Urban farming is an integrative initiative bridging nature and culture. Its main aim is to create an abundance of food for people living in cities by encouraging and developing gardens in underutilized spaces. The current blossoming of this practice attests to a broader community engagement striving for better health, education, policies, economy, and, most of all, a better future.
Join us to explore the realities and potentials of urban farming with four experts: From the Basel-based Urban Farmers, Andreas Graber discusses aquaponics; Stephanie Goodson, of Nomad Gardens, takes on urban space issues; the City of San Francisco’s Hannah Shulman tackles policy; and UC Berkeley’s Miguel Altieri shares thoughts on agroecology. Are you ready to dig in?
Miguel Altieri is a professor at the UC Berkeley’s Department of Environmental Science, Policy, & Management. His research interests are biological control agro-ecology. His research group uses the concepts of agroecology to obtain a deep understanding of the nature of agroecosystems and the principles by which they function. Throughout their conducted research and writings they have aided in the emergence of agroecology as the discipline that provides the basic ecological principles for how to study, design, and manage sustainable agroecosystems.
Leah’s Humboldt farmland roots instilled a love for food and farming practices that nourish people and the planet. She moved to the Bay Area in 1999 to pursue degrees in Environmental Policy and Spanish at UC Berkeley. Leah serves as the Co-Executive Director for the Multinational Exchange for Sustainable Agriculture (MESA), a non-profit organization that advances the next generation of food and farming leaders by linking sustainable innovation with ancestral knowledge through experiential and cross-cultural exchange. MESA has connected over 1300 farmers, activists, academics and entrepreneurs worldwide and funded 142 food and farming projects in 16 countries to promote ecosystem stewardship, equitable economies and multicultural collaboration. Leah has lived in South and Central America as well as Southeast Asia working on behalf of social, environmental and food justice initiatives. As a result, she gained insight into the implications of a globalized corporate food regime and the value of farmer-to-farmer knowledge exchange, agroecology and unconventional multi-stakeholder collaboration. Her past work experience includes program development for the International Institute for Bengal Basin which focused on pollution mitigation for farmers and rural communities in Bangladesh, fund development for the East Bay Sanctuary and supply chain review for Scientific Certifications Systems. Leah is a co-founder of Wild and Radish, LLC and developing a 10-acre urban farm and eco-village in El Sobrante, CA. She serves on the Board of Directors of Planting Justice, an Oakland non-profit creating green jobs and democratizing access to affordable, nutritious food. Climbing rocks, oceans, yoga, milking goats and befriending bees are frequent sources of fascination.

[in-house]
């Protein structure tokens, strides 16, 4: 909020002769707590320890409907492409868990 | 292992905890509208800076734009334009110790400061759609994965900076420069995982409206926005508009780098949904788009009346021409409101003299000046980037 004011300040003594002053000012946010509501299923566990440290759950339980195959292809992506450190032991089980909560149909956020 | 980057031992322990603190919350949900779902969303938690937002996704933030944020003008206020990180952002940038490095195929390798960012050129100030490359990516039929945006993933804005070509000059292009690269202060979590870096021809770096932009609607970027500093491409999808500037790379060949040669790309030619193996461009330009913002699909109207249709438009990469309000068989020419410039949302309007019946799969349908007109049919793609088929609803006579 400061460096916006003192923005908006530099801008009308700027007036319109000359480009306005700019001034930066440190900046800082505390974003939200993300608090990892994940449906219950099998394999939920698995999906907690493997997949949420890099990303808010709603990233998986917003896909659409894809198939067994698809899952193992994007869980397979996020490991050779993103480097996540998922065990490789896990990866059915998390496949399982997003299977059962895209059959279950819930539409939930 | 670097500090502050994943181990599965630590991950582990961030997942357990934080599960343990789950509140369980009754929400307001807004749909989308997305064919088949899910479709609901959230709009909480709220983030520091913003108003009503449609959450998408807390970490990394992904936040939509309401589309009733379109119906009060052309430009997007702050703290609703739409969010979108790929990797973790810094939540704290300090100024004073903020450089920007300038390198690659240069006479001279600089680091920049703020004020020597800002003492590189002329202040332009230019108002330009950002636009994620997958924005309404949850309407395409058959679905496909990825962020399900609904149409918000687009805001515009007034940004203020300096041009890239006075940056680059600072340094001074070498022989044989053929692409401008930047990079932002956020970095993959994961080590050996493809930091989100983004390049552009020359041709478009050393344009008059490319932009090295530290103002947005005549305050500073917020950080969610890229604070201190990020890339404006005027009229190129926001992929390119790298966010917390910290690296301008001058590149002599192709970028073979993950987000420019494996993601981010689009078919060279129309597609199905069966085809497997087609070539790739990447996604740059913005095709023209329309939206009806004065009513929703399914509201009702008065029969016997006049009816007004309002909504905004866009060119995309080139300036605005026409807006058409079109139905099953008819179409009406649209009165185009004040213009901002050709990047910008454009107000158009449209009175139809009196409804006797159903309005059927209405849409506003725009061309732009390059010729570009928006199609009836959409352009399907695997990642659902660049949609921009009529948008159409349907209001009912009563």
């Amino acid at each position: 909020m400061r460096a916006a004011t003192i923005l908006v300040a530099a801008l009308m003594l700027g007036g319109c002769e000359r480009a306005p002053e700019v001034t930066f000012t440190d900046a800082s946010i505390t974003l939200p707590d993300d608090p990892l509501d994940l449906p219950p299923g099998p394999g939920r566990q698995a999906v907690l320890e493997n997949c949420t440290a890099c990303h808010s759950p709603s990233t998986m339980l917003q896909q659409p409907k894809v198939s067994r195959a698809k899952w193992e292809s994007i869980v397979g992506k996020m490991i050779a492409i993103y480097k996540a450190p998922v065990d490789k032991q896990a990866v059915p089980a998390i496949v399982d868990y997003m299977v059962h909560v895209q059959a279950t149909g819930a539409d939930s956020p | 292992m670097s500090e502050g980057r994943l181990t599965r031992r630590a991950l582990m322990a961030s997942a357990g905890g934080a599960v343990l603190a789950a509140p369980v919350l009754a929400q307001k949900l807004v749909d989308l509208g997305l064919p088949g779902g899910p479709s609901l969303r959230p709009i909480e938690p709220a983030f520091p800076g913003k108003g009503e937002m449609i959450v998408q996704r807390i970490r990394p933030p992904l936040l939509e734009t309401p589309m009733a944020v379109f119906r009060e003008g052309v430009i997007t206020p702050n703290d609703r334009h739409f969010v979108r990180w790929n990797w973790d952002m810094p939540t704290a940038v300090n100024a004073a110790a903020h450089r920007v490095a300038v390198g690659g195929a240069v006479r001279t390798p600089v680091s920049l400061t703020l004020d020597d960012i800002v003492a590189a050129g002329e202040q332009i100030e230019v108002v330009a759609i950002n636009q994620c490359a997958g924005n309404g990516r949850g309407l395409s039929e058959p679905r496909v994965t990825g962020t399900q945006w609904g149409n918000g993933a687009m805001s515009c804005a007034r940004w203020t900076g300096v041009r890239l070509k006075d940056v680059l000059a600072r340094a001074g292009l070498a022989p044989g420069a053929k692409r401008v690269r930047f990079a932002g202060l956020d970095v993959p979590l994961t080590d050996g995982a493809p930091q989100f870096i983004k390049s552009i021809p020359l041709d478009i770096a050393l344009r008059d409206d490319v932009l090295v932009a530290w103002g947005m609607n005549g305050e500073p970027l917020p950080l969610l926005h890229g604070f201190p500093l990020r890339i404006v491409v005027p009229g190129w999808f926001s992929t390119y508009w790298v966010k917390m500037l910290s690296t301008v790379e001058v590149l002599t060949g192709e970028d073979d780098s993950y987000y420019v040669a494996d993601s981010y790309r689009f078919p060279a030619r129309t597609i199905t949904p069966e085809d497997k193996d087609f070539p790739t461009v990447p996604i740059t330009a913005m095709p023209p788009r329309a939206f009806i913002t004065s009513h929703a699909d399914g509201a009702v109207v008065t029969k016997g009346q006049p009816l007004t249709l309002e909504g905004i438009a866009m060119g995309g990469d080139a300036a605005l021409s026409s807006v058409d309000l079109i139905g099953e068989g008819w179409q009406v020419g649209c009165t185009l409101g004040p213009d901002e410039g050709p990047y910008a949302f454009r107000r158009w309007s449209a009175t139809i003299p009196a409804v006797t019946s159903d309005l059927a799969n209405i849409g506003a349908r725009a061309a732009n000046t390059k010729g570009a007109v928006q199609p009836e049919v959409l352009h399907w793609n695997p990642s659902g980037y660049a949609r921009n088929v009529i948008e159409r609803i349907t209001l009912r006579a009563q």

Stephanie Goodson brings an understanding of the land development process from her 12+ years working in architecture and urban design. She values both sides of the equation, which lends her to develop creative, win-win solutions that create economic viability and build community. She founded NOMADgardens to provide the Mission Bay community a third place, outside the home and office. A place where neighbors could grow their own food, attend events and cultivate shared learning.
She has a master’s degree in architecture and has worked on a number of regional and international projects. She spent two and a half years in England, where she worked as an architectural and urban designer and traveled around Europe furthering her knowledge and love for cities and their complexity.
She loves to be inspired and seeks out opportunities as a design strategist to apply her design thinking and process driven approach to tackle any problem.
Andreas Graber graduated from the Swiss Federal Institute of Technology Zurich in 1998 with a Master in Environmental Sciences. Since then he has been working at the Zurich University of Applied Sciences on ecotechnology and leads the aquaponics research team since 2012. In addition, he did applied research in the topics of fish production in closed recirculating aquaculture systems (RAS), natural wastewater treatment and natural swimming ponds. He teaches these topics in the bachelor curriculum to environmental engineers and leads applied research projects about technology development. He is co-founder of the spin-off company UrbanFarmers and in the board of directors at Basis 57, a company planning aquaculture using pristine waters from alpine railway tunnels, and co-initiated the Fischforum Schweiz, a national conference to foster Swiss aquaculture. He is member of the World Aquaculture Society, International Water Association, Forum on crayfish and the International Society for Horticultural Science.
Hannah Shulman is the Urban Agriculture Program Coordinator at the San Francisco Recreation and Park Department. She holds a bachelor’s degree in Growth and Structure of Cities with an Environmental Studies concentration from Haverford College and studied at the Center for Agroecology and Sustainable Food Systems at UC Santa Cruz. Previously, she was the coordinator of the San Francisco Urban Agriculture Alliance and a garden educator with Urban Sprouts, Garden for the Environment, and 18 Reasons / BiRite Market.